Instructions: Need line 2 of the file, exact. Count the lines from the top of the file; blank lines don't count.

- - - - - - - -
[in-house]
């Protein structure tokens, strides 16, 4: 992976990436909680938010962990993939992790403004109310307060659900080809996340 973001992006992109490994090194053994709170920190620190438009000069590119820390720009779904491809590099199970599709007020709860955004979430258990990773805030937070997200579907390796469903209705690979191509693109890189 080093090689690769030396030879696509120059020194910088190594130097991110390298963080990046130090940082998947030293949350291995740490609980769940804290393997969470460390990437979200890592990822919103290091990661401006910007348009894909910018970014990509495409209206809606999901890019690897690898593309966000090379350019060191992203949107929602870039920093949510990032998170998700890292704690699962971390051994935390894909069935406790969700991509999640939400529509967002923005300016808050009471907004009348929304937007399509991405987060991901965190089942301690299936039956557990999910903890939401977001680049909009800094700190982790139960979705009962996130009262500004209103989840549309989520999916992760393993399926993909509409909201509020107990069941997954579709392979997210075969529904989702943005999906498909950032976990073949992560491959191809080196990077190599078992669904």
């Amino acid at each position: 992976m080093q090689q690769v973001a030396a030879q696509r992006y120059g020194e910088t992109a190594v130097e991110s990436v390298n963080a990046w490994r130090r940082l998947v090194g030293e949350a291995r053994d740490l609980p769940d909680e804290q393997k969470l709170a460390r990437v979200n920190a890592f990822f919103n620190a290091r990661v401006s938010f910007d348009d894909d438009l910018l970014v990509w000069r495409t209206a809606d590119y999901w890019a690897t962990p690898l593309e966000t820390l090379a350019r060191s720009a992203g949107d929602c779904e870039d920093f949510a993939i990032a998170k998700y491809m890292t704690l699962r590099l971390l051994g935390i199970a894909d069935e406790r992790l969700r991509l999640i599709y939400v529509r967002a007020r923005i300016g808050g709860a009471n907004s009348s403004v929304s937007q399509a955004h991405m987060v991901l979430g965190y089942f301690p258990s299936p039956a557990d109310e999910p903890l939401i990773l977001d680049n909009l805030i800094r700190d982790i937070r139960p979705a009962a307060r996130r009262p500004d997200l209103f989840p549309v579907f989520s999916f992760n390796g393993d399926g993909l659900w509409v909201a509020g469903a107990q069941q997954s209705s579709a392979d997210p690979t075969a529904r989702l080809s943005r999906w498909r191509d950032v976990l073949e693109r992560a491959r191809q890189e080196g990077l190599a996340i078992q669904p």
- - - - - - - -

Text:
């Protein structure tokens, strides 16, 4: 992976990436909680938010962990993939992790403004109310307060659900080809996340 973001992006992109490994090194053994709170920190620190438009000069590119820390720009779904491809590099199970599709007020709860955004979430258990990773805030937070997200579907390796469903209705690979191509693109890189 080093090689690769030396030879696509120059020194910088190594130097991110390298963080990046130090940082998947030293949350291995740490609980769940804290393997969470460390990437979200890592990822919103290091990661401006910007348009894909910018970014990509495409209206809606999901890019690897690898593309966000090379350019060191992203949107929602870039920093949510990032998170998700890292704690699962971390051994935390894909069935406790969700991509999640939400529509967002923005300016808050009471907004009348929304937007399509991405987060991901965190089942301690299936039956557990999910903890939401977001680049909009800094700190982790139960979705009962996130009262500004209103989840549309989520999916992760393993399926993909509409909201509020107990069941997954579709392979997210075969529904989702943005999906498909950032976990073949992560491959191809080196990077190599078992669904």